Today’s guest post is written by Anne Weiskopf. 

Shaw’s supermarkets (part of the SuperValu chain) launched a holiday giveaway in November worth more than $15 million in prizes and money saving offers across their 169 stores in five states.

The concept of the “Wish Big Win Big Holiday Giveaway” is simple and compelling: Shoppers are given a number of tickets based upon their total grocery purchase spend and specially marked items.

These tickets, when unsealed, reveal a 25-cent coupon for a product from a participating brand as well as four game markers.  Match the marker to a spot on the Official Game Board and you are “playing the game.”

I’ve never participated in a game contest or sweepstakes. But as the mother of two teenage boys, I shop for food – a lot (There’s a reason food is #2 on Maslow’s Hierarchy). And I hate going to the grocery store. Each step in the process from filing my cart, to packing the bags, paying (have you seen prices recently?) to loading my car and then unloading the groceries at home and putting them away – sucks.

This is the underlying (and enduring) appeal of Shaw’s giveaway. It takes a necessary evil and turns it into something fun.

Yes, I became hooked.

Win or lose, opening game pieces and finding a match is quite the thrill, which is why I consolidated my grocery shopping at Shaw’s and have not frequented my preferred grocery store.

Thrills aside, where Shaw’s misses the mark is in not using web or social channels to educate, motivate, and create brand ambassadors.

Research tells us women do the majority of the grocery shopping, and more than 50 percent of Facebook’s audience is women aged 25 years and older.

To demonstrate this point, it was a friend texting me a photo of an in-store promotion from Shaw’s that alerted me to a “Double Tickets” day.

And, it was then my post on Facebook that notified several other game players.

Offline, I’ve seen the contest promoted in Shaw’s weekly circular and in-store promotions (Of course by then I’m already in the store).  According to a Shaw’s representative, the contest is also being promoted in television, radio, Shaw’s website, and Facebook.

While Shaw’s does have an active Facebook page almost none of its content is dedicated to the contest. And Shaw’s makes it very challenging to find updates on contest winners. In order to do so, you need to go to their  website and click a link to a Facebook page (not searchable on the web).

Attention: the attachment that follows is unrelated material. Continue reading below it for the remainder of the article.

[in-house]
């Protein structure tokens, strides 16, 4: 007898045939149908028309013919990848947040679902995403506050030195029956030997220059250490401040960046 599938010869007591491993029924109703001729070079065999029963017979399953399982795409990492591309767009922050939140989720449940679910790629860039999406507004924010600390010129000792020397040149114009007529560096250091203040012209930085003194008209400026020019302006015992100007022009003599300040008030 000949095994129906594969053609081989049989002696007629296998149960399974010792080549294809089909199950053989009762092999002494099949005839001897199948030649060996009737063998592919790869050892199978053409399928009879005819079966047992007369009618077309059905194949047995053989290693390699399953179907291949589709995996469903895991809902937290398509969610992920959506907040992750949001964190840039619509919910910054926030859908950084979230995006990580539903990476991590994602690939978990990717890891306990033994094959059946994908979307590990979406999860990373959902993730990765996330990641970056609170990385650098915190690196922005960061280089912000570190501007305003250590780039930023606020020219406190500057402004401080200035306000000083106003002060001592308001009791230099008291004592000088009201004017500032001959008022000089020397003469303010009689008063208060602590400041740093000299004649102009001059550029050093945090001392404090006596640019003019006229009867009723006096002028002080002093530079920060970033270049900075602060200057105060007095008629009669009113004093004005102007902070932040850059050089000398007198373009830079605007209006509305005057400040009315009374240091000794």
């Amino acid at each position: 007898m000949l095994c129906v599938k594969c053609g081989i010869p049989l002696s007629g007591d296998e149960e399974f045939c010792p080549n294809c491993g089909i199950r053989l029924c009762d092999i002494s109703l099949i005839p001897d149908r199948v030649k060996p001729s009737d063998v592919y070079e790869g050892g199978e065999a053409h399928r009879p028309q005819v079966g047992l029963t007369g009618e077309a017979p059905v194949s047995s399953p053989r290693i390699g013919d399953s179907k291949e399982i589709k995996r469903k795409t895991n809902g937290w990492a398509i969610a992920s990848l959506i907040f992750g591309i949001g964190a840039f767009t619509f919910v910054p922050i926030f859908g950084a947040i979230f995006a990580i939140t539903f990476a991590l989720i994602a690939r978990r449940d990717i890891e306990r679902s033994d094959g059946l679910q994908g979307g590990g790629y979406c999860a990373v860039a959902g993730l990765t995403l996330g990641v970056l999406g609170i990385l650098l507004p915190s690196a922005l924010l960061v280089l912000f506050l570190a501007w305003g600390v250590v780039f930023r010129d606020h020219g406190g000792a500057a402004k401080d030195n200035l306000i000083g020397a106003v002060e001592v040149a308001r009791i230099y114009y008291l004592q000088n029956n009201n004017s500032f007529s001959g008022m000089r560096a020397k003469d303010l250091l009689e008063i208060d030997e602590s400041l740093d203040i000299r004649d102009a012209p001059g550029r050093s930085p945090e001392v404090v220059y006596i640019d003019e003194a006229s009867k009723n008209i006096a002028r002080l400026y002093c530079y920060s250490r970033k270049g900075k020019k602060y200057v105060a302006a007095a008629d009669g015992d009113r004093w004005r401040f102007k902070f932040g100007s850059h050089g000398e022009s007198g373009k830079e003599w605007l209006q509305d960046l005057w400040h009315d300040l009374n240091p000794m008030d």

As of November 10th more than 100 winners had been announced. This page has not again been updated and the contest ends on February 9th.

Shaw’s further missed an opportunity by not referencing their Facebook presence on the Official Game Board, leaving customers to surmise that social media was not a component of the contest.

And Shaw’s Twitter account has yet to Tweet.

Successfully creating and promoting customer contests are a significant endeavor and expense for any organization. Kudos to Shaw’s for embarking upon a major contest program and for developing a companion game for their employees called the “Associates Game.” It’s played in a similar way but uses completely separate game boards and markers. Of course, they can do better.

Seven Ways Shaw’s Can Win Bigger with Their Next Contest

  1. Leverage data from the Shaw’s loyalty card: According to Malcolm Fauds, SVP of Marketing at Bzz Agent, “Companies are missing an opportunity to track permissioned data schemes in order to better target customer experiences.” In the case of Shaw’s, alert me when the products I buy frequently are being promoted for double points rewards.
  2. Use social networks to expand contest reach and increase player interaction.
  3. Cross-reference social channels in all promotional material.
  4. Dedicate more of your Facebook presence to the contest. Encourage, even reward, customers to “Like” your page.
  5.  Use Twitter to organically share time-based contest information.
  6.  Announce contest winners in more public forums. This will create demand, excitement, and urgency for those who are playing.
  7.  Embrace the blogger community, identify, and leverage brand ambassadors.
What else could they do?

Anne Weiskopf provides sales and business development services to agencies and companies who are in the social media and technology space. She blogs at Rip Off the Roof. You can follow her on Twitter @AnneWeiskopf.